Dead Cold Brew (Coffeehouse Mystery)
by Cleo Coyle
Cover Artist: Illustation by Cathy Gendron; Design & logo by Rita Frangie
Review by Gayle Surrette
Berkley Kindle Edition ISBN/ITEM#: 9780425276112
Date: 10 January 2017
Clare Cosi is happy being back in Greenwich Village and managing the Village Blend. Her baristas are late so she's rushing to open when Madam calls worried about Matteo -- her son, and Clare's ex-husband -- then Madam signs off with an offer to be there for Clare if she wants to talk. A bit weird but Clare just gets on with setup. When Matteo shows up with a newspaper and Clare learns that someone is targeting New York City police -- three officers shot in the last four days -- she understands why Madam offered a shoulder to cry on.
Clare's shocked at the news and upset that her boyfriend, Det. Mike Quinn, hadn't mentioned the shootings to her. When Mike shows up with his partner Det. Sully Sullivan, Clare wants an explanation of why he didn't tell her. He's just about convinced her that it just random violence, and in a city as large as New York three shootings aren't that bad, when Sully, who'd stepped out to take a call, is shot by a sniper.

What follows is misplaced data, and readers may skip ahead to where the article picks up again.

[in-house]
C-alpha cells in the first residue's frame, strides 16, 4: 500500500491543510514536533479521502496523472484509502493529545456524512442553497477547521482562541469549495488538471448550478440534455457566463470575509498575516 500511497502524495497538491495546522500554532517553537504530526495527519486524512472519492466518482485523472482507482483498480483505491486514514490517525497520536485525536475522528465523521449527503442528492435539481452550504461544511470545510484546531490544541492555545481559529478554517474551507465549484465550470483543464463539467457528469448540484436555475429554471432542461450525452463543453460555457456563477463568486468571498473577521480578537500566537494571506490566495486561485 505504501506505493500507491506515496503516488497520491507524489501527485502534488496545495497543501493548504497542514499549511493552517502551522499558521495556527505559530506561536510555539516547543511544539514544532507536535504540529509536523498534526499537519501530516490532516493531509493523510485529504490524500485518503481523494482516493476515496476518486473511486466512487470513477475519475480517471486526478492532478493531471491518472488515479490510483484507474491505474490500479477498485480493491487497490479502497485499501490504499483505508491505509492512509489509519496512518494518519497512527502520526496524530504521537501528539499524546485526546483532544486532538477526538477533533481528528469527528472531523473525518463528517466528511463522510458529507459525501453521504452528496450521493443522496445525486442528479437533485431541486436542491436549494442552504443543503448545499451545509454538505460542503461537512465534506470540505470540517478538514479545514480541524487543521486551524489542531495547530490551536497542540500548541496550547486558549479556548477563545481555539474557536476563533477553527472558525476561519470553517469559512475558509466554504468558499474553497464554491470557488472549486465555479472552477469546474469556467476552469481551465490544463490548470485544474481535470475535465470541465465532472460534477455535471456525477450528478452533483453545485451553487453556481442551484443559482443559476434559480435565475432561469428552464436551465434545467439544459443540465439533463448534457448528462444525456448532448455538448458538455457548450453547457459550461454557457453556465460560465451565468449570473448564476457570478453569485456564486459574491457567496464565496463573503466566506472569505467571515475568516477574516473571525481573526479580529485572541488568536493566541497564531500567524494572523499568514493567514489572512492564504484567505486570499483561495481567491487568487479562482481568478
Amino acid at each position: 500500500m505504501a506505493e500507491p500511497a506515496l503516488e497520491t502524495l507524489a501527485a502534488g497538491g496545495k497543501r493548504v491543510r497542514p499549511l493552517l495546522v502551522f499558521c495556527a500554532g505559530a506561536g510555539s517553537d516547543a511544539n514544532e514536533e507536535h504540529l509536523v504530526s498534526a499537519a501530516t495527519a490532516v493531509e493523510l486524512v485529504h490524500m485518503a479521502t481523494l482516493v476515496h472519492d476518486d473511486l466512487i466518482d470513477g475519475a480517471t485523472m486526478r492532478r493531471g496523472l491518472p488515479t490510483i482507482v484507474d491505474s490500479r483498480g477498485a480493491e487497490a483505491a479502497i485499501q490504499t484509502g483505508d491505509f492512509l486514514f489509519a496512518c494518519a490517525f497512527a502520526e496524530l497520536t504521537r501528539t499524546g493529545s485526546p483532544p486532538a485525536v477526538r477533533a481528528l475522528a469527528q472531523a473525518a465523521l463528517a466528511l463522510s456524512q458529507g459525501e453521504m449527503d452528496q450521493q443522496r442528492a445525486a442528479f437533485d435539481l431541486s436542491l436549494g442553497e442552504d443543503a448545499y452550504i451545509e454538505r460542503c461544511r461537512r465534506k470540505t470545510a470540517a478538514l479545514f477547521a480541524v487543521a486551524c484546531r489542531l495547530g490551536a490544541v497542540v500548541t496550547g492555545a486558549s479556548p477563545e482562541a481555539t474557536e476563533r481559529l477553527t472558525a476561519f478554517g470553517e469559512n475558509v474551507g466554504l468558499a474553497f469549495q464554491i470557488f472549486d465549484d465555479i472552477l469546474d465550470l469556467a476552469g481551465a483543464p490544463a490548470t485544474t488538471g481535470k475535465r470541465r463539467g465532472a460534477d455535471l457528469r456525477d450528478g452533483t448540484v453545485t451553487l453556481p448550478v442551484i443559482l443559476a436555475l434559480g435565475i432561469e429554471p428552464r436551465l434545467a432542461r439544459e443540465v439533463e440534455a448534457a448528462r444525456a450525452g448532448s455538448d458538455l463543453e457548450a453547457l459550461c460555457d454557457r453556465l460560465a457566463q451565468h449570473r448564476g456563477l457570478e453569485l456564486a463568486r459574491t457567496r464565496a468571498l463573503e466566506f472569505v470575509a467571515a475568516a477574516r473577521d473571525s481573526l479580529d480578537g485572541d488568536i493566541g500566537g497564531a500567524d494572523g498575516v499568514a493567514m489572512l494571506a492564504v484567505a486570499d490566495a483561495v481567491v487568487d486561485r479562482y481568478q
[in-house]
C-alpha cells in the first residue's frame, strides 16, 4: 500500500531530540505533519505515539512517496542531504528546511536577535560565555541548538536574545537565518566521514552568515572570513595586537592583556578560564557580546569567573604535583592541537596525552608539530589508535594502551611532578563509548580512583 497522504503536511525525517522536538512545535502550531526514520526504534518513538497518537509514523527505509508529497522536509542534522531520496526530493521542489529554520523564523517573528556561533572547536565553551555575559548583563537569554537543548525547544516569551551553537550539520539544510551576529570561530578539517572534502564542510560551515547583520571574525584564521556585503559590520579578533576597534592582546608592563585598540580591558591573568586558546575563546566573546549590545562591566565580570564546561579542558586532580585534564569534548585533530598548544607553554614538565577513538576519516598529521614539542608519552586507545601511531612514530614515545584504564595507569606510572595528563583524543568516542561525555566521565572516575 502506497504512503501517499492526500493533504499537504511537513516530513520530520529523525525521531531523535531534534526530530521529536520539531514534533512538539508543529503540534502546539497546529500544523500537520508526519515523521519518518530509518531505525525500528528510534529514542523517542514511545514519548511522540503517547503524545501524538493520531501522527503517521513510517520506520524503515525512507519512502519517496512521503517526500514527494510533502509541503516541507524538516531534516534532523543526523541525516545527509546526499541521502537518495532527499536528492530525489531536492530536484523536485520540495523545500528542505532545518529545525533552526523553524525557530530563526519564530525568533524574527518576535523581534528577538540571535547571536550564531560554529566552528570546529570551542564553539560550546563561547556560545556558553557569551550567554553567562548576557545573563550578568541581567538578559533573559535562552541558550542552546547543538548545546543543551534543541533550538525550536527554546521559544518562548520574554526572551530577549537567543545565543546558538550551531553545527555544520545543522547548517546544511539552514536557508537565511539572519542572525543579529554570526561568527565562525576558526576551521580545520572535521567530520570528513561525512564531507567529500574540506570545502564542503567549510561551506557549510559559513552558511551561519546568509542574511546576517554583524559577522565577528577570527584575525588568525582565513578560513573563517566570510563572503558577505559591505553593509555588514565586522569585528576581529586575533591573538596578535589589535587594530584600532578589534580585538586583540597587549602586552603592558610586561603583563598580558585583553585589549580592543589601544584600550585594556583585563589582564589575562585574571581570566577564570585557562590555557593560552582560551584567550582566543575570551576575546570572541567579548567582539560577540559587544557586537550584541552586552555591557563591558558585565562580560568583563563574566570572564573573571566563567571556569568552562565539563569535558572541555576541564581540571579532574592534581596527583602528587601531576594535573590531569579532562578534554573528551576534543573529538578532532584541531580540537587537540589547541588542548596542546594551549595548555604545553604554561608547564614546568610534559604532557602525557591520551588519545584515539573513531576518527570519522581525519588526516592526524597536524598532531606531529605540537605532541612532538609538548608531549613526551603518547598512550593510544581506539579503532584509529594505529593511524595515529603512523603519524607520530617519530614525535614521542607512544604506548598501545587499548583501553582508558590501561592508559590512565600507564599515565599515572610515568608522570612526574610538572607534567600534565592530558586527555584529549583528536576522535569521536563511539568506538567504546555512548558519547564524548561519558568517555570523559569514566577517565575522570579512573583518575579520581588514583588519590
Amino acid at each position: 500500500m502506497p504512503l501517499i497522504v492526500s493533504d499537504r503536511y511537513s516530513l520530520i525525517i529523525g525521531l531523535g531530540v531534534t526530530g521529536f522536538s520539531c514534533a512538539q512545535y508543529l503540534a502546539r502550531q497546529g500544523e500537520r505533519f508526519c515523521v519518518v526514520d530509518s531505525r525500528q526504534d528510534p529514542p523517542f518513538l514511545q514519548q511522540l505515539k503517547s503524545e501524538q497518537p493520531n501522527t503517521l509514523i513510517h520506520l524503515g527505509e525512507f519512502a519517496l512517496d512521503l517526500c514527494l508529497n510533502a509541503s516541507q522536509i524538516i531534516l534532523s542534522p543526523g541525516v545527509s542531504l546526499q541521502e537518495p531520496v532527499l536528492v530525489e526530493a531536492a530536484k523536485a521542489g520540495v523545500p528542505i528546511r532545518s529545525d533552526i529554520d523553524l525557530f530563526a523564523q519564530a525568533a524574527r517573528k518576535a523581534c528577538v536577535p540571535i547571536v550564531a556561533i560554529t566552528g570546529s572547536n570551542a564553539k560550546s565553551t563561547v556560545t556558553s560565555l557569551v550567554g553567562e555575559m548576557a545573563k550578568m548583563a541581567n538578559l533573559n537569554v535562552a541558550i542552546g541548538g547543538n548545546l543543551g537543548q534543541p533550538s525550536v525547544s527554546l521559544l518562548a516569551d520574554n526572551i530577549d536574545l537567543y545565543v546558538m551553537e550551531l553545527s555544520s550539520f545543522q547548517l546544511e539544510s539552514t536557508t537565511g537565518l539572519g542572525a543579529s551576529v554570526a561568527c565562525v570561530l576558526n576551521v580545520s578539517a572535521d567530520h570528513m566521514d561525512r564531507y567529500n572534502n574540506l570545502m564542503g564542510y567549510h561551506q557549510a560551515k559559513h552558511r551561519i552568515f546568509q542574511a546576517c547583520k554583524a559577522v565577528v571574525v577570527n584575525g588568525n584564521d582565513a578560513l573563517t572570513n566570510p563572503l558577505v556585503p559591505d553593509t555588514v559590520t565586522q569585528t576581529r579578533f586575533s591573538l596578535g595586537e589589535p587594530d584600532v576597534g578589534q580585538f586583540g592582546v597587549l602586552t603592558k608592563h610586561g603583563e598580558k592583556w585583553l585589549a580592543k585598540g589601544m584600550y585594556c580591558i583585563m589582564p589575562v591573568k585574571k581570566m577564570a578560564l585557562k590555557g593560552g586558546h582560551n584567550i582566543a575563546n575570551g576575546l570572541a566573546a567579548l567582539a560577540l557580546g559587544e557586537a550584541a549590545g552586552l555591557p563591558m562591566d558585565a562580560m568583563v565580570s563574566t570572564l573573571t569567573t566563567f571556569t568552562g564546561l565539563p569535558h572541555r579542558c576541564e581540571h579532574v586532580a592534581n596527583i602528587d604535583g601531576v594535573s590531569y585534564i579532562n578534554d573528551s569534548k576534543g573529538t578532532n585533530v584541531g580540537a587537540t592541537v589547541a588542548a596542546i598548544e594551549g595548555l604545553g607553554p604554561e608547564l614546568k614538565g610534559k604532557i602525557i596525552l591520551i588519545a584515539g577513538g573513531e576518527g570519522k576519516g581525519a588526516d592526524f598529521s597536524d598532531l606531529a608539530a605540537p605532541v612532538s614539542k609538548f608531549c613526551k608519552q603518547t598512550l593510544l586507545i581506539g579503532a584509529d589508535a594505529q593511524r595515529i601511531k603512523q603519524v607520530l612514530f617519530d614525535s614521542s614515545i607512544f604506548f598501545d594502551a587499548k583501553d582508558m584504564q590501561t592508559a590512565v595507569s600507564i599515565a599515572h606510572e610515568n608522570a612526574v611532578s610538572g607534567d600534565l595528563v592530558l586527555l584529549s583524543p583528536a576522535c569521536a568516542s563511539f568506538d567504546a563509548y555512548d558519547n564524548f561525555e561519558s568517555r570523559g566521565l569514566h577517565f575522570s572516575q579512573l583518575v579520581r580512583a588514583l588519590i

Someone is targeting police officers. More specifically, they are targeting police officers in Quinn's squad.
There's more going on than just Quinn and his officers getting targeted by a shooter. Matteo informs Clare that the Village Blend has been asked to take part in a contest to design a coffee to be served on the replica of the Andrea Doria that will shortly take its maiden voyage, leaving from a New York City dock. To get ideas to develop an appropriate blend, Clare and Matteo plan to talk to his godfather who was aboard the Andrea Doria when it went down.
Similar to past novels in this series, Clare tries to stay calm, but when people she cares about are in harm's way she goes into detective mode. The difference in these books is that Clare doesn't set out on her own. She thinks about the incidents, evaluates what she knows, and identifies the questions that haven't been asked or those that were asked but didn't get a reasonable answer. She then relays her concerns, questions, and deductions to the appropriate person -- usually Mike Quinn. Her major problem is that she has a habit of being at the wrong place at the right time or the right place at the wrong time depending on how you look at it.
All the usual secondary characters are here, filling in the background and adding information, confusion, and verisimilitude to the story. This one has a lot of historical background on several New York City hidden gems as well as a look at a ship most of us know the name of (Andrea Doria), but little else. Dead Cold Brew contains a complex, multifaceted mystery and is also informative and entertaining.